Rate The Last Movie You Saw

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SF = Z


[Snooze Factor Ratings]:
Z = didn't nod off at all
Zz = nearly nodded off but managed to stay alert
Zzz = nodded off and missed some of the film but went back to watch what I missed
Zzzz = nodded off and missed some of the film but went back to watch what I missed but nodded off again at the same point and therefore needed to go back a number of times before I got through it...
Zzzzz = nodded off and missed some or the rest of the film but was not interested enough to go back over it





McCabe & Mrs. Miller, 1971

I thought that the soundtrack choices were interesting. At times I wondered if they weren't too modern, but I also have to admit that thematically and tonally they really fit the film and its events.
I thought the Cohen tunes worked perfectly for it, personally, and really added a lot to the overall haunting vibe of the movie:






I thought the Cohen tunes worked perfectly for it, personally, and really added a lot to the overall haunting vibe of the movie
Yeah, they grew on me as the film went on. I can't remember specifics, but there was some phrase or word that was kind of joltingly anachronistic in one of the early songs. But like I wrote, the mood of them is a really good fit.



The Stairs (2021)


3/10


Just lol. It's funny how for me, all of the halloween movies i've seen are better than this, and i've seen all of them except for rob zombie's second one, the 2021 "killing", and the producer edition of the curse of michael myers. At least the stairs is funny and kind of entertaining, but i can't keep going.



make sure to watch other 2
And indeed I did...


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Ocean's Twelve - (2004)

Woah! Slow down! Slow down! First of all, kudos for getting Soderbergh and the entire ensemble back for a sequel. Every actor comes back - and I don't know how they managed that (money, I guess.) Then they just throw no-name actors like Catherine Zeta-Jones, Bruce Willis, Robbie Coltrane, Eddie Izzard, Albert Finney and Vincent Cassel into the mix. No biggie. This though, felt like three Ocean's movies squeezed into one, picking up the pace to a frantic level that some people might have trouble keeping up with. Several plot elements sometimes blast by in one short scene and the kitchen sink hits you. I think this could have been better if the focus was on just one big heist instead of oodles of heists and plot twists - but you can't help but be awed by the behemoth that is Ocean's Twelve, and it's fun watching Julia Roberts playing a character who's pretending to be Julia Roberts (the film's best scene by far.) It's not as good as the first, or the third - but if you take it as what it is it passes.

6/10


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Ocean's Thirteen - (2007)

I needn't have been worried as I was - second sequels are nearly always the pits, but this one gets back on the right track and produces something akin to the first film - which is so much more satisfying. The whole ensemble is back again (minus Julia Roberts) - and that must be some kind of record for most cast members returning for two sequels. This time Danny and his gang are out for revenge, as the tyrannical Willy Bank (Al Pacino), who has screwed Reuben Tishkoff (Elliott Gould) needs to be brought down a peg or two. Of course the revenge is gargantuan as the gang hit the opening of Bank's new Hotel and Casino in every single way you could possibly hit it. Pacino and Barkin make for all-too-believable-these-days villains - allowing for one of my favourite things in sequels - the former bad guy turning into one of the good guys (Carl Weathers in Rocky III is a good example.) It's over-the-top fun, as usual, but straightforward and focused. I think everyone took on board the criticism that Ocean's Twelve got and produced something that's fun for us as well as the filmmakers.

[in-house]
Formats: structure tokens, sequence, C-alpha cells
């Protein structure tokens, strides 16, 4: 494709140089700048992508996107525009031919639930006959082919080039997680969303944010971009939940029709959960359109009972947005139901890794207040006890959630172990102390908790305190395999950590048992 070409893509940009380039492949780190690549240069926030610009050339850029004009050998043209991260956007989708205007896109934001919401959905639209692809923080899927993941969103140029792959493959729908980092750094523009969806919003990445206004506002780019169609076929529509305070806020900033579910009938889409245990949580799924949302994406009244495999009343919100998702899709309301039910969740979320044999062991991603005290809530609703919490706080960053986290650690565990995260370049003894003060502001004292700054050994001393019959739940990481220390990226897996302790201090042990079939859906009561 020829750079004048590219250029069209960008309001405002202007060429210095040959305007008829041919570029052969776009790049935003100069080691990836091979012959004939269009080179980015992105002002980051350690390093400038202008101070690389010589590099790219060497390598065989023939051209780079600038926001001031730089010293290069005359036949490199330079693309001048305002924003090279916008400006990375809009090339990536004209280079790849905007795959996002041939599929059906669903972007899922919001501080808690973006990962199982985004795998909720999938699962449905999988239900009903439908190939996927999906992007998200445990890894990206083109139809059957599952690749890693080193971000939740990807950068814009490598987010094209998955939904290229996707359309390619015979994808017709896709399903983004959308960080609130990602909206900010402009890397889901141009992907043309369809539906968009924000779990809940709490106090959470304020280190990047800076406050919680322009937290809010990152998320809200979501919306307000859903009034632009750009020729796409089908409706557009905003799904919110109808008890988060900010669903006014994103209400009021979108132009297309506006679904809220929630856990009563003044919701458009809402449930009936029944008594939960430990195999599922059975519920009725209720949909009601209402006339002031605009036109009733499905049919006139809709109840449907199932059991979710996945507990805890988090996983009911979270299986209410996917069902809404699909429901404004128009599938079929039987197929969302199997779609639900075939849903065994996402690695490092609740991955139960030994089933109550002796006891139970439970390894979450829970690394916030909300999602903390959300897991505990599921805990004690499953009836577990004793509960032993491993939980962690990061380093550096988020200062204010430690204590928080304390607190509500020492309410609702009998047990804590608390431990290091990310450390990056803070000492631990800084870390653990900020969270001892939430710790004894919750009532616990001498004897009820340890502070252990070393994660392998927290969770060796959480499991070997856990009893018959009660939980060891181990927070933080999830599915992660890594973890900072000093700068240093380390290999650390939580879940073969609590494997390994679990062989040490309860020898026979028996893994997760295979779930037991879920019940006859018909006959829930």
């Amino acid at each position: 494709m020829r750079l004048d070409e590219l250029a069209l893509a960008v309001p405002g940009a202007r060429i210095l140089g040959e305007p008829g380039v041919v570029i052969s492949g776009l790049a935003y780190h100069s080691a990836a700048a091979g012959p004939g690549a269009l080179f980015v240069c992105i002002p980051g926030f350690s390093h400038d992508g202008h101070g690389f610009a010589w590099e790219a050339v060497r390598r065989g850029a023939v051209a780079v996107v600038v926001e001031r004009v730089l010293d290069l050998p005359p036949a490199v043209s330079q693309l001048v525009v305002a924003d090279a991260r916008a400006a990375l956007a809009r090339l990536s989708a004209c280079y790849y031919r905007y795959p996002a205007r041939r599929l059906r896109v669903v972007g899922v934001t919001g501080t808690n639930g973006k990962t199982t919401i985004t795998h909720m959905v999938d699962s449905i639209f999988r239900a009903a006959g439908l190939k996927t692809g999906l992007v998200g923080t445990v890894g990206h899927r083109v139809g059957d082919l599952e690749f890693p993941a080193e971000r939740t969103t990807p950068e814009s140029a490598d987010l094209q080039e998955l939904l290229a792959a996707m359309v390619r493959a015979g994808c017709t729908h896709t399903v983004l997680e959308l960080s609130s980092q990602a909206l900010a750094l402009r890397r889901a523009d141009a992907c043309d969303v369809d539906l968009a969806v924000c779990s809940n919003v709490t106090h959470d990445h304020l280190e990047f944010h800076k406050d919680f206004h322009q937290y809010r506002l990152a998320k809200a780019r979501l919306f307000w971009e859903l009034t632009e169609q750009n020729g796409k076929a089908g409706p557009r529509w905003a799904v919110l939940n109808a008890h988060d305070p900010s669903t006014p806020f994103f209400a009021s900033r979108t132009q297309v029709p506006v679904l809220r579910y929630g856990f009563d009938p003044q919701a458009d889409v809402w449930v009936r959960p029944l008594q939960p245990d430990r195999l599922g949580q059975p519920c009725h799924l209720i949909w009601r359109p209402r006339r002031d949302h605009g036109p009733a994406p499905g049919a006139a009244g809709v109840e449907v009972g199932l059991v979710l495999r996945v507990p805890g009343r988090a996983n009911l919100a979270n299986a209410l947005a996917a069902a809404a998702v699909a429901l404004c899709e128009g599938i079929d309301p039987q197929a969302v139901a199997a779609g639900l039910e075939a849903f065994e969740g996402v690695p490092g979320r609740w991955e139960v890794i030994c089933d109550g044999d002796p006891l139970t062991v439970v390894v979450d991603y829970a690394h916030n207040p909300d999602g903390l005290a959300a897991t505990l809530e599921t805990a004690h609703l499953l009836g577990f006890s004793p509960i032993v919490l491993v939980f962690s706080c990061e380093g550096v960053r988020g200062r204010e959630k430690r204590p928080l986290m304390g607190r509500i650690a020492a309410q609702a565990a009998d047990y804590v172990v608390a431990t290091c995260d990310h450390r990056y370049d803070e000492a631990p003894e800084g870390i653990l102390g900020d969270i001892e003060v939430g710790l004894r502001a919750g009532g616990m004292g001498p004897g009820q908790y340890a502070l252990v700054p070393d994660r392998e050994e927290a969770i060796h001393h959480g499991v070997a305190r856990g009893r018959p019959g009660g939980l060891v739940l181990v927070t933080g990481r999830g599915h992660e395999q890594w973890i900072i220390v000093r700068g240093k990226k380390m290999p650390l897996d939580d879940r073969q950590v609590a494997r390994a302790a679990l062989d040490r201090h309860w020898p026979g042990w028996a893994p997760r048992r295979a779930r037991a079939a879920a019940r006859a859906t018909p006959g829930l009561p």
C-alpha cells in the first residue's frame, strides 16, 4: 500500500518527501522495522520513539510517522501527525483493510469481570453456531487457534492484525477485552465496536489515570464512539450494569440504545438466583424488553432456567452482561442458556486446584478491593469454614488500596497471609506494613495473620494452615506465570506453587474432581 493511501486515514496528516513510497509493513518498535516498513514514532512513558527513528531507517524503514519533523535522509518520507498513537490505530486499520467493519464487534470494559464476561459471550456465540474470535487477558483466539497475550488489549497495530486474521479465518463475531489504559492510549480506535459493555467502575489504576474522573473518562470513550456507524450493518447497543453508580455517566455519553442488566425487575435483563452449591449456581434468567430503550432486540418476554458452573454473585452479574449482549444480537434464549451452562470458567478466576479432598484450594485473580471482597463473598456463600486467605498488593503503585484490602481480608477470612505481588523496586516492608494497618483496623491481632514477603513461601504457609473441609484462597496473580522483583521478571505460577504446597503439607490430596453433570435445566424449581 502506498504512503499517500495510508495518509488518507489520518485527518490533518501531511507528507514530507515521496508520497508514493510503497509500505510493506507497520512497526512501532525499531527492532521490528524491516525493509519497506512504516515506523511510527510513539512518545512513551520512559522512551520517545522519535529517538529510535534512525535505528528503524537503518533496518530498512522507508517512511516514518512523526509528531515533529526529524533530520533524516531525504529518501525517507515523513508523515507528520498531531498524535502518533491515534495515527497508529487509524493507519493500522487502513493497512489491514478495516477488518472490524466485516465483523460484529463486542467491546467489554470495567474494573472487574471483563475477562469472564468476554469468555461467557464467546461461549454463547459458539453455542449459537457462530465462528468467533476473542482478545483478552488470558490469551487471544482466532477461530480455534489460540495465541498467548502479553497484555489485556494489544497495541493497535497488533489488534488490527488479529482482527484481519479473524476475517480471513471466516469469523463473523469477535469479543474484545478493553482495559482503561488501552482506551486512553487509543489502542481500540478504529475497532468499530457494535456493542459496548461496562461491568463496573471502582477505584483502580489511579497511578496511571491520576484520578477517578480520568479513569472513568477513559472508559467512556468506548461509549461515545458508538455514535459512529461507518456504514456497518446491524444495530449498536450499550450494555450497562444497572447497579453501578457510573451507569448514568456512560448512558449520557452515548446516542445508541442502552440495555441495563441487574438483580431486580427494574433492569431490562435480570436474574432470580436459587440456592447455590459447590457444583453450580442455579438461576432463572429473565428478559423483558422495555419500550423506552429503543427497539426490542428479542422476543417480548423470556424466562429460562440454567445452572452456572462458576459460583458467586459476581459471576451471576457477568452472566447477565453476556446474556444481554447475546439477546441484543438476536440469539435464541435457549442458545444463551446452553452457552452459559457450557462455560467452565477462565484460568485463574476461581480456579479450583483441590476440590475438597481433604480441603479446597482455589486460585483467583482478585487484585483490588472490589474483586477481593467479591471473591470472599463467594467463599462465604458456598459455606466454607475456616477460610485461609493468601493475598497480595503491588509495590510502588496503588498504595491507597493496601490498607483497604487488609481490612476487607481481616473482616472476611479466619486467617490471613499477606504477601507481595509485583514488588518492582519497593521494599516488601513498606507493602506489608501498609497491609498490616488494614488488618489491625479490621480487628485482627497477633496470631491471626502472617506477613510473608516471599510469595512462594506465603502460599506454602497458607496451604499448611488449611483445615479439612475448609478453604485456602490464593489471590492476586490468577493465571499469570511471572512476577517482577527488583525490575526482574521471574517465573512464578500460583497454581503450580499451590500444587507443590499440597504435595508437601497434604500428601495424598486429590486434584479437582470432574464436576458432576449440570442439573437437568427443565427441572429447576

7/10
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10 to midnight (1983) 7/10
Eye for an eye (1981) 6/10 i expected more from this but it seems that code of silence is a much better film on all fronts




The Hit (1984, Stephen Frears)

Very good British hit-man road-trip thriller. Awesome acting from a great cast (John Hurt, Terence Stamp, Tim Roth), understated and subtly suspenseful atmosphere, a few memorable scenes (the hand biting scene in the car - wow). A film of raw charm and charisma.



Rear Window (1954)

I'll probably anger lots of folk in here by saying this wasn't anything special. It's an old-school romantic comedy with a half-baked murder story as a dressing. Some of the dialogue is funny, but everything feels so fake. It's a moderately easy watch, but I wouldn't recognize it as the masterpiece it's claimed to be.
You're not alone on this - not a huge fan either. Good film no doubt, but too light-hearted for me, and I just didn't get what the big deal was with the suspense - it just didn't work for me.
There are other Hitchcock films that I find way superior, like Vertigo , North by Northwest, etc.



Candyman (2021)

A 90-minute pamphlet saying all cops are bastards and all whites are evil. There were moments it barely resembled a horror film, but it always felt secondary to the political message. What a waste of time.
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Walking out (2017)

Survival drama where a father and son try to firstly bond (they only see each other once a year) then get off a mountain in Montana after an accident. All the while there are flashbacks as to how the father was with his grandfather and became an avid outdoorsman.
Interesting and well acted.....outstandingly shot.



I knew I'd really like Malignant. The action was a little out of place, but forgivable for me since I get bothered by too much tradition. Besides, every scene was exceptionally directed, and with constant perfect lighting effects.





You're not alone on this - not a huge fan either. Good film no doubt, but too light-hearted for me, and I just didn't get what the big deal was with the suspense - it just didn't work for me.
There are other Hitchcock films that I find way superior, like Vertigo , North by Northwest, etc.

It's funny that you both think this considering that I just put it in my top 100. However, Hitchcock's not very typical of a movie maker and tries to balance art with message a lot. I'd say the dislike of any one of his films, especially something as unique as Rear Window, is understandable if not always agreeable.